The New York Times published a story on Sunday by film critics Manohla Dargis and A.O. Scott (“Hollywood’s Whiteout”) about the lack of black actors in 2011’s Academy Award-nominated films.
This year’s best picture field is “more racially homogenous — more white — than the 10 films that were up for best picture in 1940, when Hattie McDaniel became the first black American to win an Oscar,” they wrote. “In view of recent history the whiteness of the 2011 Academy Awards is a little blinding.”
Whoopi Goldberg, who won an Oscar for her supporting role in “Ghost,” is livid over her alleged omission from the piece.
After Denzel Washington and Halle Berry won Oscars in 2002, the Times argued, “real change seemed to have come to movies or at least the Academy, which had given statuettes to a total of seven black actors in the previous 73 years.”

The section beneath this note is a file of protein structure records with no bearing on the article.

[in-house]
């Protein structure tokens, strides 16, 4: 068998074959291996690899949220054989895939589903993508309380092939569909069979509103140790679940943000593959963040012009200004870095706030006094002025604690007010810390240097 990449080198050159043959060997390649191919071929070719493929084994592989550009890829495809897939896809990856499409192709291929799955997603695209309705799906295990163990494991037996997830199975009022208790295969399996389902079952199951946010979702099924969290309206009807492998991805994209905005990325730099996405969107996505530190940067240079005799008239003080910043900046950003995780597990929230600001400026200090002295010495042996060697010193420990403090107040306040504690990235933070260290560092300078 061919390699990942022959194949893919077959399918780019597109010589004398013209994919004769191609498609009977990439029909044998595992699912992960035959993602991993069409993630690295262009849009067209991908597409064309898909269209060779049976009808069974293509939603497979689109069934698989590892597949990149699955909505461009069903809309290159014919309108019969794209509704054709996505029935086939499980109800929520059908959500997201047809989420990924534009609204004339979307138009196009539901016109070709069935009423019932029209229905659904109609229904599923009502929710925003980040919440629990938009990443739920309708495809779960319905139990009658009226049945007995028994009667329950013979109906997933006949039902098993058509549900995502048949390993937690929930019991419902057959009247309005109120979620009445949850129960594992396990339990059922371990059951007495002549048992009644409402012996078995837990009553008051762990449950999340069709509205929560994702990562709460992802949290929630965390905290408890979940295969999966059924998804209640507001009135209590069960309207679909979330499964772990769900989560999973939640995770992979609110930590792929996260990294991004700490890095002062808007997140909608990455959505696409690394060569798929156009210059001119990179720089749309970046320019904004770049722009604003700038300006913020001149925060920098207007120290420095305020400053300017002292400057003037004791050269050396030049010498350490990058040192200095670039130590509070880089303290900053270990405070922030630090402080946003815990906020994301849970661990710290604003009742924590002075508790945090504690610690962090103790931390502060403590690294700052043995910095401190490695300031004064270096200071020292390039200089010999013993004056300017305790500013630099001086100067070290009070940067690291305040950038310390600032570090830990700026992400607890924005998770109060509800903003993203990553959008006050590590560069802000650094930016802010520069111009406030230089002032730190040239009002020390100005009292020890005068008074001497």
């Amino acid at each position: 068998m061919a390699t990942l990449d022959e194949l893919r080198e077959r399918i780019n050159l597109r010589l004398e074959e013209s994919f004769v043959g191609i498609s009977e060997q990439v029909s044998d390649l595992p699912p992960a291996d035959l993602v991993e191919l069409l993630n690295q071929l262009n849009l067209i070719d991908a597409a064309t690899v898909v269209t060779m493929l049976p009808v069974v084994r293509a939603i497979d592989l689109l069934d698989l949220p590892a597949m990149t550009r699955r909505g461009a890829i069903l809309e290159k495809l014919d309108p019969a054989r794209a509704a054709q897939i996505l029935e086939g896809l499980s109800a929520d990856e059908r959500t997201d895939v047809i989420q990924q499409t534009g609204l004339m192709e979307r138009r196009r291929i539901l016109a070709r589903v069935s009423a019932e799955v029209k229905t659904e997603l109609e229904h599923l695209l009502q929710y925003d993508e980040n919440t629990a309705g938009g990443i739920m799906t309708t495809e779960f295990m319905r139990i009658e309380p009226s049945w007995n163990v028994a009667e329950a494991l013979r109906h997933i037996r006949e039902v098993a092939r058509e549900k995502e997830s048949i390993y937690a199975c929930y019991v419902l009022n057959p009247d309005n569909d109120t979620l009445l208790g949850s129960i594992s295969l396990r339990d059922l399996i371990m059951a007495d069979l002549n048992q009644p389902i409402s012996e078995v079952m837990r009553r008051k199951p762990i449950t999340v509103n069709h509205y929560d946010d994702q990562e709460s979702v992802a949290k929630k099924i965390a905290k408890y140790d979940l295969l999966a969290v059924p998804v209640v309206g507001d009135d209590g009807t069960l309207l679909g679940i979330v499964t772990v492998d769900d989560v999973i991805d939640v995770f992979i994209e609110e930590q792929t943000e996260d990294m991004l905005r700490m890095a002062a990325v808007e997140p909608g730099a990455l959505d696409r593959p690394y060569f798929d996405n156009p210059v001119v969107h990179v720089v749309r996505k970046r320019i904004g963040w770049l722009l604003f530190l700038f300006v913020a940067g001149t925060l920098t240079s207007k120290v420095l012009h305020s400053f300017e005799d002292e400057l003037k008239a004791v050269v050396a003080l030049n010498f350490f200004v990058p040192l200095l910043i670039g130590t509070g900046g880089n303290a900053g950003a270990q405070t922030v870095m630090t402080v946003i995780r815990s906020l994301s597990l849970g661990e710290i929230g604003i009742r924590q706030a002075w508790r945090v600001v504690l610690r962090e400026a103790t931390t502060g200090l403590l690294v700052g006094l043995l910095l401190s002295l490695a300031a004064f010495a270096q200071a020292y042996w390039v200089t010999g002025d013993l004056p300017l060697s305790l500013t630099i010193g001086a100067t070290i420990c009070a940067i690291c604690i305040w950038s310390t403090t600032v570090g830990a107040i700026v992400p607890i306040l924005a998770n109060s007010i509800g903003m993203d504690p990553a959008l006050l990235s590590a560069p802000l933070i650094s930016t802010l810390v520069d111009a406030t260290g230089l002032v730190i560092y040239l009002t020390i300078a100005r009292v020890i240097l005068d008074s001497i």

After Mr. Washington and Ms. Berry, there would be Jamie Foxx and Forest Whitaker (both best actors); Morgan Freeman (best supporting actor); Jennifer Hudson and Mo’Nique (best supporting actresses).
Goldberg, who won in 1990, ripped the Times on Monday's "View."
“It’s hard not to take it personally,” Goldberg said, with her own Oscar statuette in tow. “People in Somalia know; people in China know. You’re supposed to be better than this. This is not some newspaper from Hoochie-Coochie Land. Dammit, get your facts straight!”
But the Times said its facts are perfectly straight.
“The error lies with those who are reading the story incorrectly,” a Times spokesperson said in a statement. “The point of the piece was not to name every black actor or actress who has been awarded an Oscar, it was to draw a comparison between the number who won prior to 2002 (the year Halle Berry and Denzel Washington won) and those who have won since. And the story states very clearly that in 73 years, prior to 2002, only seven black actors/actresses won Oscars.”